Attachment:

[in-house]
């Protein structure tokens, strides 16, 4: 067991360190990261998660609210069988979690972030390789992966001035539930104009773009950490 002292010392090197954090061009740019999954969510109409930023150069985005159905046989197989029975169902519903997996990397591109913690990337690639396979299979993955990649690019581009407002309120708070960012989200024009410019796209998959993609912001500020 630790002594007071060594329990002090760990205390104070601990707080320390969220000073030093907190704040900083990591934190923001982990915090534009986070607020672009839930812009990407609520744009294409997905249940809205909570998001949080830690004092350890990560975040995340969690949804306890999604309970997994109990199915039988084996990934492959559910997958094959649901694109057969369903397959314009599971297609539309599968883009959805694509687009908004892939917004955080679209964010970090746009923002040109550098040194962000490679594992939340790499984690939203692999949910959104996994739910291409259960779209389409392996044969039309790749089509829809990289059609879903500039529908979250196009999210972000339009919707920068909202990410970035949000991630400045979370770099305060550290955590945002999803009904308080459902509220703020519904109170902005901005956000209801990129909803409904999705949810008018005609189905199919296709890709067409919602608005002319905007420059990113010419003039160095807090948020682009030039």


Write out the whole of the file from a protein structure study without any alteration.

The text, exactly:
[in-house]
């Protein structure tokens, strides 16, 4: 067991360190990261998660609210069988979690972030390789992966001035539930104009773009950490 002292010392090197954090061009740019999954969510109409930023150069985005159905046989197989029975169902519903997996990397591109913690990337690639396979299979993955990649690019581009407002309120708070960012989200024009410019796209998959993609912001500020 630790002594007071060594329990002090760990205390104070601990707080320390969220000073030093907190704040900083990591934190923001982990915090534009986070607020672009839930812009990407609520744009294409997905249940809205909570998001949080830690004092350890990560975040995340969690949804306890999604309970997994109990199915039988084996990934492959559910997958094959649901694109057969369903397959314009599971297609539309599968883009959805694509687009908004892939917004955080679209964010970090746009923002040109550098040194962000490679594992939340790499984690939203692999949910959104996994739910291409259960779209389409392996044969039309790749089509829809990289059609879903500039529908979250196009999210972000339009919707920068909202990410970035949000991630400045979370770099305060550290955590945002999803009904308080459902509220703020519904109170902005901005956000209801990129909803409904999705949810008018005609189905199919296709890709067409919602608005002319905007420059990113010419003039160095807090948020682009030039």